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Books and stones can break my bones, but binge drinking can kill me.
Nathan Wood/the Gauntlet

Binge drinking not as healthy as thought

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Each week binge drinking on campus has messy consequences. Drunken altercations with the law, intoxicated violence, alcohol induced relationship strife, regretful beer-goggle hook-ups and nasty hangovers can be requisite parts of the university experience.

University of Calgary professor Dr. Shervin Vakili will address some of the negative consequences of student binge drinking with a new study funded by the Alberta Heritage Foundation. The two-part study will survey students about their drinking habits and test methods to curb binge drinking.

"There have been a lot of studies on binge drinking and its effects and what all these studies have shown is university students drink more than their non-university counterparts," said Vakili.

Binge drinking is defined as drinking with the intent to get drunk. This is loosely defined as consumption of four or more drinks per sitting for females and five or more drinks for males.

Vakili explained that while binge drinking is a normalized practice in student culture, it is the number one health hazard for university students because of its range of negative consequences. Vakili noted a hangover can also mean missed classes and lower GPAs, and binge drinking can lead to drunk driving, fights, property damage and other acts a sober student wouldn't dream of committing.

"People tend to engage more in unwanted or unplanned sex - activities and things you're sorry about the next day," said Vakili. "Because so many different things can happen it's the number one health hazard."

The initial part of the study will survey 1,500 students this month. Out of the initial population, 360 first-year students will participate in a long-term study using a method called social norming, which attempts to change attitudes and behavior. The students will receive information about binge drinking and then be questioned to determine if their attitude towards alcohol consumption changes. Results will be used to find new methods to reduce binge drinking.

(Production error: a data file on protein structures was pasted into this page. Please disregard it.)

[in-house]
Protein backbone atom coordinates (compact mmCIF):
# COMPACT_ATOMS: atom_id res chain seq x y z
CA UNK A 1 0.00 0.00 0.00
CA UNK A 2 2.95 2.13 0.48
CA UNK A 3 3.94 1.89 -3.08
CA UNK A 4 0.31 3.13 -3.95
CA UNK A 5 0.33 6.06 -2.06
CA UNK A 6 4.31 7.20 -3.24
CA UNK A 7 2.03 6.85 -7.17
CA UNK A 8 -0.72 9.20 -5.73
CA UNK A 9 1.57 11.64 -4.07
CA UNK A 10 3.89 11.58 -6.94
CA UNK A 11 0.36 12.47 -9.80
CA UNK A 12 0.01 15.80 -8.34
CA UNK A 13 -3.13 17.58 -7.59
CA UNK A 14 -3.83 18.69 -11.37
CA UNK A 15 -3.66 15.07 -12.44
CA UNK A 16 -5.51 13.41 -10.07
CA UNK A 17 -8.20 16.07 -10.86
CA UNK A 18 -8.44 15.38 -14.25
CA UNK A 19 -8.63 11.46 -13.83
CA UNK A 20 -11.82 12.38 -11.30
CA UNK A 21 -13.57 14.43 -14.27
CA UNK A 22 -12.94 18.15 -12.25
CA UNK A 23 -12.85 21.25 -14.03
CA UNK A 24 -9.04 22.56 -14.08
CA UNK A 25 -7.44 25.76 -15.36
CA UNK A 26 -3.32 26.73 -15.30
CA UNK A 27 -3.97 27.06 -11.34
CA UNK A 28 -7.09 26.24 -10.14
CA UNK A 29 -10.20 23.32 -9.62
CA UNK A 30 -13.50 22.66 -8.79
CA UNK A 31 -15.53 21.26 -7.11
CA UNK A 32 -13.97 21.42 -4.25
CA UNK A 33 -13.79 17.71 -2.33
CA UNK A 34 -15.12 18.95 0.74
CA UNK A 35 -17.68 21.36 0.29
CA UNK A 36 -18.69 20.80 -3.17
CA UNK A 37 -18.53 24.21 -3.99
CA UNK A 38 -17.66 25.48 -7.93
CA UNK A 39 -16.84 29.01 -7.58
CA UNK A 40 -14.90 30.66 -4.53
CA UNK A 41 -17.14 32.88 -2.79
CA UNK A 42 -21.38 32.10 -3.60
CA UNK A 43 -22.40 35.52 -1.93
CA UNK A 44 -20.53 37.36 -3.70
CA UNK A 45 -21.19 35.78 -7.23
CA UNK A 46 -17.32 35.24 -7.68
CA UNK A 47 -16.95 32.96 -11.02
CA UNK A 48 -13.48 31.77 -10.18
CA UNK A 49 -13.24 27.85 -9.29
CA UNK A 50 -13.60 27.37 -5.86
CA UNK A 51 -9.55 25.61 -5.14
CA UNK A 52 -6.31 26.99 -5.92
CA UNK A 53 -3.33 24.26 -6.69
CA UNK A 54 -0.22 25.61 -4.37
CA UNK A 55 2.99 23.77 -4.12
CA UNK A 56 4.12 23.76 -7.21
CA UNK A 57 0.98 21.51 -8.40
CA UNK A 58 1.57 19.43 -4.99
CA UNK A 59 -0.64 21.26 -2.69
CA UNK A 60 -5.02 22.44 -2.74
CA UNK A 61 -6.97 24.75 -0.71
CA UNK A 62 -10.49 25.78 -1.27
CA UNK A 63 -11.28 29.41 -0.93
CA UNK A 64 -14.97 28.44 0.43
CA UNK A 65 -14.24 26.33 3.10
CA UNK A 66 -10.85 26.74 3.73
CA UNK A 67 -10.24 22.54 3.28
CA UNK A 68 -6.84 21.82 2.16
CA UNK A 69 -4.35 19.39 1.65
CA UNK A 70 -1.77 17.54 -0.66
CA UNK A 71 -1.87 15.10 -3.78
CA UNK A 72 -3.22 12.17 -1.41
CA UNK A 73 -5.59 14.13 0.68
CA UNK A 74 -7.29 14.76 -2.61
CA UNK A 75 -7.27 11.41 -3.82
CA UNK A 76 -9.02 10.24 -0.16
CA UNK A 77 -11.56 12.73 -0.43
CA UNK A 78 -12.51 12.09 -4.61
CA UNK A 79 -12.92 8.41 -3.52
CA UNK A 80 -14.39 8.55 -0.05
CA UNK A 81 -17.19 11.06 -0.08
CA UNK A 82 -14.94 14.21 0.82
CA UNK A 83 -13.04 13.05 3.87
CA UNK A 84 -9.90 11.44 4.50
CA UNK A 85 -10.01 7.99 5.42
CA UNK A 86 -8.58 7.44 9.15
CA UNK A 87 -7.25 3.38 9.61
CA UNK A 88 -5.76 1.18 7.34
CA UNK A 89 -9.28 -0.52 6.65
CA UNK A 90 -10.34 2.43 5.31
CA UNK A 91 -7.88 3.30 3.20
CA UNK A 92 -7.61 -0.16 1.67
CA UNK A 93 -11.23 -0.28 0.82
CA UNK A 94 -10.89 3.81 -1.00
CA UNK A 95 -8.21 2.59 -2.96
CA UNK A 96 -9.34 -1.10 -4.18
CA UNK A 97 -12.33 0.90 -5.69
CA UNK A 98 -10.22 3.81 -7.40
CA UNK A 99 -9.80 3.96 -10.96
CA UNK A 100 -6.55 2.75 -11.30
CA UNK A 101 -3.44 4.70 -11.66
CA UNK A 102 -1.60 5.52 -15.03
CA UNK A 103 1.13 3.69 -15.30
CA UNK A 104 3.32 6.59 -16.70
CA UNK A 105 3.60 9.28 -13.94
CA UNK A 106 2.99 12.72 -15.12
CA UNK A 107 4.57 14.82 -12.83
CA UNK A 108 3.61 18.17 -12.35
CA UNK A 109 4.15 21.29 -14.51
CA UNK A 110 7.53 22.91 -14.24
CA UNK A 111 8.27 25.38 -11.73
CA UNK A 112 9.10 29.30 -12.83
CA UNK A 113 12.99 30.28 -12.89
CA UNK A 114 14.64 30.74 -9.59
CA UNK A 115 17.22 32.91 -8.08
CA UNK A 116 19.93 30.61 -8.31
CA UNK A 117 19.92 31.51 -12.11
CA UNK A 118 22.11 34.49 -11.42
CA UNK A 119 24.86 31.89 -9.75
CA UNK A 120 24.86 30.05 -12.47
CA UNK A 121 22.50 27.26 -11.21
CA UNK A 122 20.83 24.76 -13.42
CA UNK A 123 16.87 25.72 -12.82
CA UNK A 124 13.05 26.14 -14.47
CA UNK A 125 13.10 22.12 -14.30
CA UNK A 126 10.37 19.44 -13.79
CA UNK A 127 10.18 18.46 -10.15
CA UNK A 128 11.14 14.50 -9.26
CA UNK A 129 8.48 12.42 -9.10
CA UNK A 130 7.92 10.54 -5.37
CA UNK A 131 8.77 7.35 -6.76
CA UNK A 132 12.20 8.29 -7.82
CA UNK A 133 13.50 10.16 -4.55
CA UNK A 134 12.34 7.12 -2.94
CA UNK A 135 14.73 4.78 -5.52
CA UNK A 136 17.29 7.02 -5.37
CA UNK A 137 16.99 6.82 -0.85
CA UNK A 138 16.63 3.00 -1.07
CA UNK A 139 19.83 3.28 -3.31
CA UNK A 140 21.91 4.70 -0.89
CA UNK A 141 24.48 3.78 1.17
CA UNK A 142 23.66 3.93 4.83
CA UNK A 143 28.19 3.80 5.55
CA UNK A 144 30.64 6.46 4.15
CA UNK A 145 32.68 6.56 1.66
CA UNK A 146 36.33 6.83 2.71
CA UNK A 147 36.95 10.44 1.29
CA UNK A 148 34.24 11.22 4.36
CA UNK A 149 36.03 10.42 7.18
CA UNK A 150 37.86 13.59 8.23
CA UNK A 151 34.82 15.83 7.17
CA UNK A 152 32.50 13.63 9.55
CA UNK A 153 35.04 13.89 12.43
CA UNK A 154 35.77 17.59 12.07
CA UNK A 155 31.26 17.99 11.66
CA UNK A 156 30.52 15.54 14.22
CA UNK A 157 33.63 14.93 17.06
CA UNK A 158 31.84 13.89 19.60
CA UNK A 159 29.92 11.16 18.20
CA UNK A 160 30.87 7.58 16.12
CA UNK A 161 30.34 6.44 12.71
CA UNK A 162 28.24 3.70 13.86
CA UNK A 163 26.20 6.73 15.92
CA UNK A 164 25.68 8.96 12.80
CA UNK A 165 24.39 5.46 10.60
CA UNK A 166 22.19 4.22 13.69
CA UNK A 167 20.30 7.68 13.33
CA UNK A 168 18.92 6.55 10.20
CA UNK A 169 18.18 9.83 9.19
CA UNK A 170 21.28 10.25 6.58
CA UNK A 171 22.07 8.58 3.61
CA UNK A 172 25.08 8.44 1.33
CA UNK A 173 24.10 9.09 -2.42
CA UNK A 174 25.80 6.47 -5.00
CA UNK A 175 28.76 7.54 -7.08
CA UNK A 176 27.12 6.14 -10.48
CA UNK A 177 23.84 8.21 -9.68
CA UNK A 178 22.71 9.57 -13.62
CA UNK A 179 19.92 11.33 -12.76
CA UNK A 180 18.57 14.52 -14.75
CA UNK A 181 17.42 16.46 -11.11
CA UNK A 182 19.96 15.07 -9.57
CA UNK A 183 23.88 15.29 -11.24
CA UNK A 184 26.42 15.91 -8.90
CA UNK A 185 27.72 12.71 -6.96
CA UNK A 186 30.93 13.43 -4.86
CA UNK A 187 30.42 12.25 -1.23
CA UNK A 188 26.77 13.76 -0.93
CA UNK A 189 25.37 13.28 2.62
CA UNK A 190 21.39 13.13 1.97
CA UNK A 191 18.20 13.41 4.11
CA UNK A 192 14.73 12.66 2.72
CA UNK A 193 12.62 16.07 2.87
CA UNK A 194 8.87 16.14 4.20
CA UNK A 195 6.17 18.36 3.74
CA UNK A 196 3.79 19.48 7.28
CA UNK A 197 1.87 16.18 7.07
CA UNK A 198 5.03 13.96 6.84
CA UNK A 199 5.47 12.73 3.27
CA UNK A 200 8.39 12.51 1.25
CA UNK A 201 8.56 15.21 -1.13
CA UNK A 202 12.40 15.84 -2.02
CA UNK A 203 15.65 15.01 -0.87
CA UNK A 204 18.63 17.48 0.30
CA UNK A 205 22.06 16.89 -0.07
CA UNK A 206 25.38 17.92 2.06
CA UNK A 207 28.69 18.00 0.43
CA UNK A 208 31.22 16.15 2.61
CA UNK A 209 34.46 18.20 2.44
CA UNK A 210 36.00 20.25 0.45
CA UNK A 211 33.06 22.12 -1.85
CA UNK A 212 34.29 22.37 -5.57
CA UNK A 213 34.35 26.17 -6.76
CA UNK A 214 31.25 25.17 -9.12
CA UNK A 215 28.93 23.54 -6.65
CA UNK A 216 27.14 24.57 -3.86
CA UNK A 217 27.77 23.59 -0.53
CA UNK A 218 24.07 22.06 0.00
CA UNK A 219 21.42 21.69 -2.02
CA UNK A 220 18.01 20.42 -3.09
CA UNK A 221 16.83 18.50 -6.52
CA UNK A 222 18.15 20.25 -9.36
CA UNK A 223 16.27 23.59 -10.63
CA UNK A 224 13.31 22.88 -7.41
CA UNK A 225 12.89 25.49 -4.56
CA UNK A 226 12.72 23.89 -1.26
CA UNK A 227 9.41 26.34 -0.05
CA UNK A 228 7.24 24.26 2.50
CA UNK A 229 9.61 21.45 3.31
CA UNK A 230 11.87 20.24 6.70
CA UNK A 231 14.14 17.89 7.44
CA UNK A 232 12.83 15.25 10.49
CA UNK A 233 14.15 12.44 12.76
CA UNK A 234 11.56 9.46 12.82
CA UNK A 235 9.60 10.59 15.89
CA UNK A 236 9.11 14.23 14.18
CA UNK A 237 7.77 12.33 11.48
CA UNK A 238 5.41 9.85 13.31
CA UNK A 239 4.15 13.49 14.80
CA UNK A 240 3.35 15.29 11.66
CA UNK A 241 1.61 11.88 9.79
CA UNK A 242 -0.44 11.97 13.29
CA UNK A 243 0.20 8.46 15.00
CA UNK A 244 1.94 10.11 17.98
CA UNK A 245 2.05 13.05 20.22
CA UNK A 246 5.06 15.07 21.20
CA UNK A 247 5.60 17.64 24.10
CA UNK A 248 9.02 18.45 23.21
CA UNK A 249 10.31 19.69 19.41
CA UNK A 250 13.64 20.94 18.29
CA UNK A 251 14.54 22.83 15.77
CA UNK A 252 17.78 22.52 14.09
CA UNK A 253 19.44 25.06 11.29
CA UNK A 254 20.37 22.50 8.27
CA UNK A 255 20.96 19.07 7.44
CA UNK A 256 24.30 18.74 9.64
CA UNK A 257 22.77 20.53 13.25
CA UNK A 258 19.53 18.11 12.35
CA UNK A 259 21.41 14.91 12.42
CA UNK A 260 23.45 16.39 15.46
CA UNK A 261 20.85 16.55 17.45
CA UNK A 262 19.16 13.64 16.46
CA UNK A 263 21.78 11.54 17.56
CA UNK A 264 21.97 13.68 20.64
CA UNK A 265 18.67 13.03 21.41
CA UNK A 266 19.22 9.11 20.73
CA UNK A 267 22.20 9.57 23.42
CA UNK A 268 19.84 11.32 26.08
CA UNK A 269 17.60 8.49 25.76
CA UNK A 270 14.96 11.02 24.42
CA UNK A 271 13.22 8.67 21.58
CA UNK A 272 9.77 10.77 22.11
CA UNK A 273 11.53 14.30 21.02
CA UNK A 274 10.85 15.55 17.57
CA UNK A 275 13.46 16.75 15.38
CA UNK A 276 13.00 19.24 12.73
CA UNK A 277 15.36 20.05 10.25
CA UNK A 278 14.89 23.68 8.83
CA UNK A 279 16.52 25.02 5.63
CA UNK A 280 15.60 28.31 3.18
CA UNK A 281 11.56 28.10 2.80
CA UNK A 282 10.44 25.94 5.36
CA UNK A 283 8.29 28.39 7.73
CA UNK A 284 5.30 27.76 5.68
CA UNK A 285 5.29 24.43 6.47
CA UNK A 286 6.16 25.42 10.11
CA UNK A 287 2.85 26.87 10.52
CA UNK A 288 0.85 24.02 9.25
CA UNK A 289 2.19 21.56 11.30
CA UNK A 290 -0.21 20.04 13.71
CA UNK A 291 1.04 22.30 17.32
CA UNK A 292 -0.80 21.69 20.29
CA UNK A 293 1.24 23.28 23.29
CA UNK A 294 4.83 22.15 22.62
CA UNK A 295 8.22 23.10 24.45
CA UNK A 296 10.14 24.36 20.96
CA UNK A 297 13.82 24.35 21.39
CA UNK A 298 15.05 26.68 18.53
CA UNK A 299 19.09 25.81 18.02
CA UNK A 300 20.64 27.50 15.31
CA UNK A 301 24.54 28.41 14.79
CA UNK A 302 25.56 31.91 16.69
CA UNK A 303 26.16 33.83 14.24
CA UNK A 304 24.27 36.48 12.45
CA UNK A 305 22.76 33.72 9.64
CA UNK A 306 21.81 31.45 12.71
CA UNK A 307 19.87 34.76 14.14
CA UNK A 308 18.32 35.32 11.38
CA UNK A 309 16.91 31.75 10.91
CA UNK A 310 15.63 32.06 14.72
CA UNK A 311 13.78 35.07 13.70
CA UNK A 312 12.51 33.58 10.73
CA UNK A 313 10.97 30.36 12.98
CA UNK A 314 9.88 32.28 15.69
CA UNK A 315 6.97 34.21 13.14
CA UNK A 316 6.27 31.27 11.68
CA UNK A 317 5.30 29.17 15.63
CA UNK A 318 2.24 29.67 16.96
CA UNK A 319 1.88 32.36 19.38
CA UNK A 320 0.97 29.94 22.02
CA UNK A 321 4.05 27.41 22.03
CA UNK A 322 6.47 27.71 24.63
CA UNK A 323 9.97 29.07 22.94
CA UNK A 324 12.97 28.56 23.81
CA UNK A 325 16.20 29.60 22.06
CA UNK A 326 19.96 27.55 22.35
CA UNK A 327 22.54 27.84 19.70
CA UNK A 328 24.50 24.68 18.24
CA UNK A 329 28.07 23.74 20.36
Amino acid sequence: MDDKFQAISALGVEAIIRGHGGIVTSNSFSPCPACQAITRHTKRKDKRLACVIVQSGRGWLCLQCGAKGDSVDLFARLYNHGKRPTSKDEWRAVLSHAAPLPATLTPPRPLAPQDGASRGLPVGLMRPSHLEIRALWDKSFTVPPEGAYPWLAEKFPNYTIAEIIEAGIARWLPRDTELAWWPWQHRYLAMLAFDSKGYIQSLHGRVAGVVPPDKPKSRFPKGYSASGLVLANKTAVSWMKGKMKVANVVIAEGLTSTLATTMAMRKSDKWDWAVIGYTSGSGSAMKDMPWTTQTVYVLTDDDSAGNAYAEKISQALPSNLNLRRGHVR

"You're treating the university students like adults," explained Vakili. "You're not telling them what to do. They'll use the information they're given as they see fit."

Student Life plans to use the results of the study to encourage students to make positive choices.

"We're excited about it because binge drinking is a concern across any university campus," said Student Life Coordinator Alison Woloshyn. "It affects success, and it's our job to help students succeed."

The Students' Union agrees binge drinking is an issue, in particular with first year students who are drinking for the first time.

"It isn't the biggest problem with drinking on campus," said SU Vice-President Events Alex Vyskocil. "It's drinking responsibly, everything from getting home safely to not fighting. It's about being in control."

Vyskocil added the SU will use the results of the study in future alcohol awareness week events.

The initial phase of the survey is available to all U of C students online. All students who fill out the survey will be entered into a draw to win cash prizes.

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